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Feb. 26, 2022

OWN CORRESPONDENT

6 min read

Russian army ordered to broaden Ukraine advance

Russian army ordered to broaden Ukraine advance

Invading Russian soldiers

Story highlights

  • Fighting has reached the streets of Ukraine’s capital as Russia presses ahead with its invasion
  • President Volodymyr Zelenkskyy pledges to defend the country, says he will not surrender

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THE Russian army has been given orders to broaden its offensive in Ukraine “from all directions” after Kyiv refused to hold talks in Belarus, the country’s defence ministry says.

“After the Ukrainian side rejected the negotiation process, today all units were given orders to develop the advance from all directions in accordance with the operation’s plans,” Russian army spokesman Igor Konashenkov said in a statement.

More than 150,000 Ukrainians have fled the country since the start of Russia’s invasion, the UN’s high commissioner for refugees has said.

“Displacement in Ukraine is also growing but the military situation makes it difficult to estimate numbers and provide aid,” Filippo Grandi tweeted.

Al Jazeera’s Andrew Simmons, reporting from a highway in central Ukraine, says there is an “atmosphere of tension” in the country’s rural areas.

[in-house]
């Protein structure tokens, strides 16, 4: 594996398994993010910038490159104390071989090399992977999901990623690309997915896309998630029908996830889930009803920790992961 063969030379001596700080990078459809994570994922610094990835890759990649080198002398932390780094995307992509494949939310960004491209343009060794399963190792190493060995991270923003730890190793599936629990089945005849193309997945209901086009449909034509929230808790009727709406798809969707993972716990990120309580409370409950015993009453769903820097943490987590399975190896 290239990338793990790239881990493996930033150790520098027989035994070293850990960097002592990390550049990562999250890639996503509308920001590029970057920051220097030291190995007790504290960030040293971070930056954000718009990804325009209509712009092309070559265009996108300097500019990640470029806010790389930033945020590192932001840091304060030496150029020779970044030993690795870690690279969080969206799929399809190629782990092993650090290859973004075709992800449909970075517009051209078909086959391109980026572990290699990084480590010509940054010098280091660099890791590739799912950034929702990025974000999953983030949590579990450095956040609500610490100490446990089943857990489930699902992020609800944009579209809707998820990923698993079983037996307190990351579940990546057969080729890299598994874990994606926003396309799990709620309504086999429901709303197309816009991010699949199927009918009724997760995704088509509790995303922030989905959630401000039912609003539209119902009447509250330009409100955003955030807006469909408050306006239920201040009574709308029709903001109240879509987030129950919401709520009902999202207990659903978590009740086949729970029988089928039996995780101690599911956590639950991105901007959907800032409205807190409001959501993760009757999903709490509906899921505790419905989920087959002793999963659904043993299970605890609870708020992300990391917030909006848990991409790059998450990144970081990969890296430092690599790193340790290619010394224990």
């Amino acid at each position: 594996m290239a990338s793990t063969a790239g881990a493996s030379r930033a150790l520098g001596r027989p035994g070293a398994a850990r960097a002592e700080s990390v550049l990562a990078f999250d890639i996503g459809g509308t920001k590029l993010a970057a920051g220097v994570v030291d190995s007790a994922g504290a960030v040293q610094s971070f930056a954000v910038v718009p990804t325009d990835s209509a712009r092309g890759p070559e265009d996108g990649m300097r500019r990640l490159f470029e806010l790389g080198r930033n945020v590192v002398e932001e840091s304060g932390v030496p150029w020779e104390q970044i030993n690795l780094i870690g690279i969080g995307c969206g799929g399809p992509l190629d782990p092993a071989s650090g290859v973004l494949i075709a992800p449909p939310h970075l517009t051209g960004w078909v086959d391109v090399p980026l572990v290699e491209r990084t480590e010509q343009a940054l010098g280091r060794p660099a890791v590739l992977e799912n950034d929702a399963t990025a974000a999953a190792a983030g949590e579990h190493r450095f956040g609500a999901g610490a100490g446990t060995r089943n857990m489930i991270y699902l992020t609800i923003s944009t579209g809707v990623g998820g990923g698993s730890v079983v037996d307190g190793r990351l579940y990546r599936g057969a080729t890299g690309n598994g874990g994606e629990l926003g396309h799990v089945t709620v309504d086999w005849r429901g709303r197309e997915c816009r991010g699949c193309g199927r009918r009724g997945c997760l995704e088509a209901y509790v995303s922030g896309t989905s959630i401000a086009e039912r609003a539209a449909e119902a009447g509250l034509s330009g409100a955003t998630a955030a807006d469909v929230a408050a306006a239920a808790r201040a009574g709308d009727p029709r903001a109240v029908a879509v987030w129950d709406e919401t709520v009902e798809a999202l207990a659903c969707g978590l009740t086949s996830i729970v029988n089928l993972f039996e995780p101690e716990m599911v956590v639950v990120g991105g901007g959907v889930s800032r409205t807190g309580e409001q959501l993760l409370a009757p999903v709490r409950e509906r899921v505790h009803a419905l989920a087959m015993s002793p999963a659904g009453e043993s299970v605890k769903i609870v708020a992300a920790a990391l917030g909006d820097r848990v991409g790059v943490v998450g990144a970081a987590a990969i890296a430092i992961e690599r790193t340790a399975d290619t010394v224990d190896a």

“There are lots of checkpoints, barricades being put up and military reserves about,” Simmons said.

“They look stressed, and they’re looking for saboteurs,” he added. “There have been saboteurs arrested and killed … and, of course, it is dangerous for anyone on the streets, civilians or otherwise, because of that.”

Maria Avdeeva, a resident of the eastern Ukrainian city of Kharkiv, has written a first-person account of Russia’s invasion for Al Jazeera.

“This city of 1.5 million people, 40 kilometres (25 miles) from the Russian border, where I was born and raised, is frozen in horror,” she writes. “The streets are deserted. The shelling con Russian forces are becoming increasingly frustrated by what the United States believes is “viable” Ukrainian resistance, a US defence official has said.

“We know that they have not made the progress that they have wanted to make, particularly in the north. They have been frustrated by what they have seen is a very determined resistance,” the official claimed, without providing evidence. “It has slowed them down.”

Kyiv has denied suggestions from the Kremlin that it is refusing to negotiate a ceasefire with Russia, but says it is not ready to accept ultimatums or unacceptable conditions.

Mykhailo Podolyak, an adviser to Zelenkskyy, told the Reuters news agency that Ukraine has prepared a negotiating position but was being confronted with impractical negotiating conditions from Moscow.

“It was yesterday that the aggressive actions of the armed forces of the Russian Federation escalated, up to evening and night mass air and missile strikes on Ukrainian cities,” he said. Russian forces are becoming increasingly frustrated by what the United States believes is “viable” Ukrainian resistance, a US defence official has said.

“We know that they have not made the progress that they have wanted to make, particularly in the north. They have been frustrated by what they have seen is a very determined resistance,” the official claimed, without providing evidence. “It has slowed them down.”